DH: The government has launched new guidance to improve the standard of information for people with learning disabilities. There are an estimated 1.5m people with learning disabilities in the UK and this guidance will help central & local government organisations understand how they can communicate with all disabled people, including people with learning disabilities.
The guidance focuses on creating Easy Read, which uses simple words & pictures to communicate complex messages.  People with learning disabilities are involved in developing the publications to make sure they are easy to understand.
Newswire – CABECABE and the Asset Transfer Unit have published new guidance for local authorities and community groups on the transfer of parks & green spaces

It contains advice on putting together a business case for transfer, governance, finance & communications, with checklists for both local authorities & community groups throughout. 8 pioneering case studies taken from across England show a variety of approaches.

Annual Reports

ScotGov: Detailed analysis of the time & staff costs to the Scottish Government of processing Freedom of Information requests have been published recently. The information has been gathered to provide the Government with an estimate of the amount of time it takes officials to respond to requests, reviews & appeals during a specified period and the financial cost to the organisation.
ScotGovNHS Scotland Chief Executive Dr Kevin Woods has published his last annual report, highlighting the performance of Scotland's NHS in the last year.
UKBA: The Independent Chief Inspector of the UK Border Agency has published 3 reports:
CRC: The Commission for Rural Communities’ new State of the countryside update report focuses on the most sparsely populated areas of England in terms of their social, economic & environmental state and how these areas differ from other parts of country.

General Reports and Other Publications

Civitas: Widely trumpeted reductions in exclusions from schools are mostly a statistical illusion, according to a new report (A NewSecretGarden?) by independent think tank Civitas.  

Thousands of pupils, many with behavioural difficulties, are shifted to alternative providers & FE colleges.  These 'managed moves' & 'referrals' do not show up in official exclusion statistics, even though they often constitute effective exclusion.
Newswire – WWF: The latest dialogues co-ordinated by the Food Ethics Council (FEC) and WWF-UK show there is willingness to break the stalemate between producers & environmental groups over the role changing livestock consumption has in tackling climate change.
Newswire – WWF: Addressing carbon emissions & urban development will be crucial if China is to continue to improve well-being without costing the planet, says a new report launched this week. 

The China Ecological Footprint Report 2010’, jointly published by WWF and China Council for International Cooperation on Environment and Development (CCICED), explores the country’s challenges & opportunities in an increasingly resource-constrained world.  Over the past 3 decades China’s per capita income has grown by more than 50 times as a result of economic development.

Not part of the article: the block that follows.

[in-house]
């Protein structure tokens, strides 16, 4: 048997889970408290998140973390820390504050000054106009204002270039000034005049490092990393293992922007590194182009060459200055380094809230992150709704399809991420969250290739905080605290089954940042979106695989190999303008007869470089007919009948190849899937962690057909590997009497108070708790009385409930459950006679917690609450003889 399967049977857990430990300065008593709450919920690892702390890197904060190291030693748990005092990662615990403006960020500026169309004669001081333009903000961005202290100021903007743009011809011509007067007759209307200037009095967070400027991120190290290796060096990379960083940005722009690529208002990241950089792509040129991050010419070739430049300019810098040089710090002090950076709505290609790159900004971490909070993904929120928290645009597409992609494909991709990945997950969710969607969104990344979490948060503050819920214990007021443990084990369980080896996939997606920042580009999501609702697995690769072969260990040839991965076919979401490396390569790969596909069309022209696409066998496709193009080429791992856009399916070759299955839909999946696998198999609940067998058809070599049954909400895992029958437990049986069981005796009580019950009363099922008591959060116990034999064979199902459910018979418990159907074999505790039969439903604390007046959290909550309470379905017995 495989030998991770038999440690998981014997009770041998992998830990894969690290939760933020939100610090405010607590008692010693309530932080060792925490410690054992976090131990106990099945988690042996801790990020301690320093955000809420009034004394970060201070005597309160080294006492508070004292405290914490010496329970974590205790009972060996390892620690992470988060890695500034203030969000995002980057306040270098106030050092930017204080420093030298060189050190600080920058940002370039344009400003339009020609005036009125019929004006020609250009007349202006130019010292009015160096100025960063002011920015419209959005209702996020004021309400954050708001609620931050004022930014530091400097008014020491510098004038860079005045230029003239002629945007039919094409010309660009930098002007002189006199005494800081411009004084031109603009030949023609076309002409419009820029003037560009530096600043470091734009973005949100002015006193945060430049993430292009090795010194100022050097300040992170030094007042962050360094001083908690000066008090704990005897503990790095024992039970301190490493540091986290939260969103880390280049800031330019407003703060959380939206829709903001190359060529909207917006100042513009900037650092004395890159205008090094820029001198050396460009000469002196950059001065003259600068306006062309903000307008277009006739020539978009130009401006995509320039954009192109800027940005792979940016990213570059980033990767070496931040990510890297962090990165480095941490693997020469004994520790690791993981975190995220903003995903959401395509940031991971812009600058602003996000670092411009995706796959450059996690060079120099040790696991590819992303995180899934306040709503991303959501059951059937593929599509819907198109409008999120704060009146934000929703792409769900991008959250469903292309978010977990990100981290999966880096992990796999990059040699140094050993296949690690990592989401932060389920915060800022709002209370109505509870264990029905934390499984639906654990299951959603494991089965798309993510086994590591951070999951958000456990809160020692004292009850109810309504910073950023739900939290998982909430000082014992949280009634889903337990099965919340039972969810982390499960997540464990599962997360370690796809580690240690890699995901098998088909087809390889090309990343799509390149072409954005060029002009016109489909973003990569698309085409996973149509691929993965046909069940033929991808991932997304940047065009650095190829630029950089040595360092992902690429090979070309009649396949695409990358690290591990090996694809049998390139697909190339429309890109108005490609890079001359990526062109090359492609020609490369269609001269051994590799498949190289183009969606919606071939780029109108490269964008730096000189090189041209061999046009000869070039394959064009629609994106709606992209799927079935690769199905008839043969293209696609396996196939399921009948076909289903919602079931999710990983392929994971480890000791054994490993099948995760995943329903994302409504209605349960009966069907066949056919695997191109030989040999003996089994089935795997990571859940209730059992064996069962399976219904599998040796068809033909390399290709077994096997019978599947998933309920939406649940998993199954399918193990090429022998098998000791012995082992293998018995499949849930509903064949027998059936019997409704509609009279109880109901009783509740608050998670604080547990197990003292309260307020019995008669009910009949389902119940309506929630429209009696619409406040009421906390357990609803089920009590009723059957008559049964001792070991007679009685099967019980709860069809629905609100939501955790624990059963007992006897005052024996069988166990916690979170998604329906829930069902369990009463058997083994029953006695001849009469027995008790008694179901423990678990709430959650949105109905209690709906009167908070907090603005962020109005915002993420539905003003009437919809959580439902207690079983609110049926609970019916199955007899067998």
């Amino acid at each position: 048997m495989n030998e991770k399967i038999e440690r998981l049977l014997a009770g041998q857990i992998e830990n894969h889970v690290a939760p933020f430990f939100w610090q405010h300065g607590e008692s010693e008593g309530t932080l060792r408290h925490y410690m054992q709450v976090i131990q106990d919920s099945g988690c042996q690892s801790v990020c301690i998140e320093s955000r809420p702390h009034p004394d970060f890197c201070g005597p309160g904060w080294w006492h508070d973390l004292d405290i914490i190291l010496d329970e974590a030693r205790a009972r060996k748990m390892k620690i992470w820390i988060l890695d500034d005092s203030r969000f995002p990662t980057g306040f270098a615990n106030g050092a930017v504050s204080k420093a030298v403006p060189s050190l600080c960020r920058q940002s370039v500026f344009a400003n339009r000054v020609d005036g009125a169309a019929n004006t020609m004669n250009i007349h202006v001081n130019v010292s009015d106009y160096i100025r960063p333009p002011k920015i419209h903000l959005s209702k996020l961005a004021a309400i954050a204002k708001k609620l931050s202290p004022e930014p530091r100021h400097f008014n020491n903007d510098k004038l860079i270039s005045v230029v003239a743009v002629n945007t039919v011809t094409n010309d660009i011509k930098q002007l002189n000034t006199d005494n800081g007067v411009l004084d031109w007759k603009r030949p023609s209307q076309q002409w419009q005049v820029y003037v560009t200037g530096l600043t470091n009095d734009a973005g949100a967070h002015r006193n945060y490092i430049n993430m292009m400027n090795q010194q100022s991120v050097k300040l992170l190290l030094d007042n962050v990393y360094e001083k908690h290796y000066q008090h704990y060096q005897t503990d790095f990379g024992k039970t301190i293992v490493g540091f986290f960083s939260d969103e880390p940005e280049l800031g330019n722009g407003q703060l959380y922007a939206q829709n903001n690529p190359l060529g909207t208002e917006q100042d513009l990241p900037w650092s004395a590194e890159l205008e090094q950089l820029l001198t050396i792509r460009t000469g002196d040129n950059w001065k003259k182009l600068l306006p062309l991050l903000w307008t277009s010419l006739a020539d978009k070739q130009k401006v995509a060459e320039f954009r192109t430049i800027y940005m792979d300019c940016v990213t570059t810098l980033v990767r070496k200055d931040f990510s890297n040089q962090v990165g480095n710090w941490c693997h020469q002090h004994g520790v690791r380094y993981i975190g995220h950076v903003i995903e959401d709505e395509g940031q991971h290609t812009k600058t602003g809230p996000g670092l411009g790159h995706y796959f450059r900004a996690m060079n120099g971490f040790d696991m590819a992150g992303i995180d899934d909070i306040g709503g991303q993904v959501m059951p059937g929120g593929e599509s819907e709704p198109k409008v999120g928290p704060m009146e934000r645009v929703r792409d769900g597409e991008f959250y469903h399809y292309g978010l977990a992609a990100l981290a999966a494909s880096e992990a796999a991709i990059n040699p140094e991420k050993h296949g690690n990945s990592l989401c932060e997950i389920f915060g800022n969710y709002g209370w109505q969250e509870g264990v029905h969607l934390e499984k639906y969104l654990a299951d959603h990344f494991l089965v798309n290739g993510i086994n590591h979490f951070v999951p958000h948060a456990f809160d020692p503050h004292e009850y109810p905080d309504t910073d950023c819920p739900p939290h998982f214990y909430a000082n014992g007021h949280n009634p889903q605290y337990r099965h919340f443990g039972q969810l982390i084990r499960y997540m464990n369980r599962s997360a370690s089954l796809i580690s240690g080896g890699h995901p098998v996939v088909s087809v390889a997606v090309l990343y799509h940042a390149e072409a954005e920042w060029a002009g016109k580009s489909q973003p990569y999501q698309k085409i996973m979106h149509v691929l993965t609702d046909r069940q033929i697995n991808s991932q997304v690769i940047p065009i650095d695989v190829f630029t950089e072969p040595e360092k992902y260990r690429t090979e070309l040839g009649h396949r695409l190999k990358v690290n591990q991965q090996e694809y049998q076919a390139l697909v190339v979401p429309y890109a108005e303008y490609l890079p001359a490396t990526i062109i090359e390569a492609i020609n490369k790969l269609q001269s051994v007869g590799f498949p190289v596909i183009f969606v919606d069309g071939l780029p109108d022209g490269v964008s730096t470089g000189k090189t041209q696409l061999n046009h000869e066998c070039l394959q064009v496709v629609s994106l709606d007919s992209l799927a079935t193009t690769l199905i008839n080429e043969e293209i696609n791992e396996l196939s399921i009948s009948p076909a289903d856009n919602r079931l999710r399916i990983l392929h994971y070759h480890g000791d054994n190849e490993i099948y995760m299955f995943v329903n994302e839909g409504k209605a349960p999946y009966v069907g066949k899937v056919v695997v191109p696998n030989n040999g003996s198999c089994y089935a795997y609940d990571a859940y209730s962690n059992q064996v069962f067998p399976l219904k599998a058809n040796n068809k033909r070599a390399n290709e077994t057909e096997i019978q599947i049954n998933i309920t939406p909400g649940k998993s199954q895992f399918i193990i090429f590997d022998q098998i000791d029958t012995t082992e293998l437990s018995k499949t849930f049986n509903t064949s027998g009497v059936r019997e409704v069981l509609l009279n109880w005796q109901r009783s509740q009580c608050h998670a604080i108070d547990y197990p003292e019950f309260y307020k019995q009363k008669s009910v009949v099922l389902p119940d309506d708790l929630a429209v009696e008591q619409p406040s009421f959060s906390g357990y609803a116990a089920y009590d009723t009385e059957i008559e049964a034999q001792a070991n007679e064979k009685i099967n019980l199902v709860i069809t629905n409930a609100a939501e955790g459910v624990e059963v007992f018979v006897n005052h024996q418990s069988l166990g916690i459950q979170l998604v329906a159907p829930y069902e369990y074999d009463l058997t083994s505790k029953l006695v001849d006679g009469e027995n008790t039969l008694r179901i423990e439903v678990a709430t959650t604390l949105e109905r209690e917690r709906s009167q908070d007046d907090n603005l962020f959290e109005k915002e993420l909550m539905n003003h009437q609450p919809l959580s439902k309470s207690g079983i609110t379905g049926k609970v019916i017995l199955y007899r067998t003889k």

Demos: Hundreds of thousands of people die in hospital each year when they could die where they want to, at home, according to a new report published by Demos.  A growing dependence on hospitals to care for the dying only increases distress for terminally ill people & their families, as well as taking up valuable NHS resources. 

An estimated 20% of hospital beds are currently taken up with end of life care and Demos calls for a ‘Big Society’ response in which civic, mutual & self-help solutions play a much greater role.
NLGN: Proposals to make new elected Police Commissioners more accountable to broader local democratic government and their local communities are published in a new NLGN paper. The New Local Government Network has drawn up a list of proposals & safeguards to create better working practices between the Commissioners and Police & Crime Panels (PCPs), the body established to hold the new elected post to account.
ScotGov: Inspectors have called for a number of improvements at Glasgow's Royal Hospital for Sick Children in a report published last week. While the Healthcare Environment Inspectorate's report found that the hospital complied with most of the healthcare associated infection standards, it also calledfor improvements in the quality of cleaning & better monitoring of cleaning.
ScotGov: Housing associations across Scotland have the power to build new homes with much less public funding, a new study reveals. Leading experts at Heriot Watt and York universities examined the capacity of social landlords & councils to finance & build new housing stock against a range of assumptions. They found that the sector as a whole has the capacity to make taxpayers' money go further.
LSN: The Government sees growth in certain key sectors – such as advanced manufacturing, ‘low carbon’ and life sciences – as critical to the UK’s economic recovery.  However, new research by LSN’s independent think tank, the Centre for Innovation in Learning, has found that the capacity of the UK education system to provide skills for some of these sectors could threaten this ambition and therefore the recovery.